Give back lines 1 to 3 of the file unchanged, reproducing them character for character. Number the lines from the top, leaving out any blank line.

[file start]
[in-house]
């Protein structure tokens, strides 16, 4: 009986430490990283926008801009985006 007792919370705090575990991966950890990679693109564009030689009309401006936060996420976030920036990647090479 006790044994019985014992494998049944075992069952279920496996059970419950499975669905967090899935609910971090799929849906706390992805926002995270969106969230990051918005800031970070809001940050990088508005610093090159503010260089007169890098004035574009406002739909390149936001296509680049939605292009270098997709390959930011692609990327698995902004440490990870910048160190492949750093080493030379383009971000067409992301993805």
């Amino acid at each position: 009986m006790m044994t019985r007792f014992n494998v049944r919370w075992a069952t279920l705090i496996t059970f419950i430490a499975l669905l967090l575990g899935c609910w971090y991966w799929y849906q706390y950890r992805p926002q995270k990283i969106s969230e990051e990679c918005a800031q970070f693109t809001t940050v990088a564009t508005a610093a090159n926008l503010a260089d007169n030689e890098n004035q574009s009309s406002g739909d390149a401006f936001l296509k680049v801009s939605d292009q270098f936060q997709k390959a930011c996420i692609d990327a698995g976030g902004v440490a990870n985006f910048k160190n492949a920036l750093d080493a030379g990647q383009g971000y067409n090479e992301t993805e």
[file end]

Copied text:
[in-house]
């Protein structure tokens, strides 16, 4: 009986430490990283926008801009985006 007792919370705090575990991966950890990679693109564009030689009309401006936060996420976030920036990647090479 006790044994019985014992494998049944075992069952279920496996059970419950499975669905967090899935609910971090799929849906706390992805926002995270969106969230990051918005800031970070809001940050990088508005610093090159503010260089007169890098004035574009406002739909390149936001296509680049939605292009270098997709390959930011692609990327698995902004440490990870910048160190492949750093080493030379383009971000067409992301993805």
């Amino acid at each position: 009986m006790m044994t019985r007792f014992n494998v049944r919370w075992a069952t279920l705090i496996t059970f419950i430490a499975l669905l967090l575990g899935c609910w971090y991966w799929y849906q706390y950890r992805p926002q995270k990283i969106s969230e990051e990679c918005a800031q970070f693109t809001t940050v990088a564009t508005a610093a090159n926008l503010a260089d007169n030689e890098n004035q574009s009309s406002g739909d390149a401006f936001l296509k680049v801009s939605d292009q270098f936060q997709k390959a930011c996420i692609d990327a698995g976030g902004v440490a990870n985006f910048k160190n492949a920036l750093d080493a030379g990647q383009g971000y067409n090479e992301t993805e």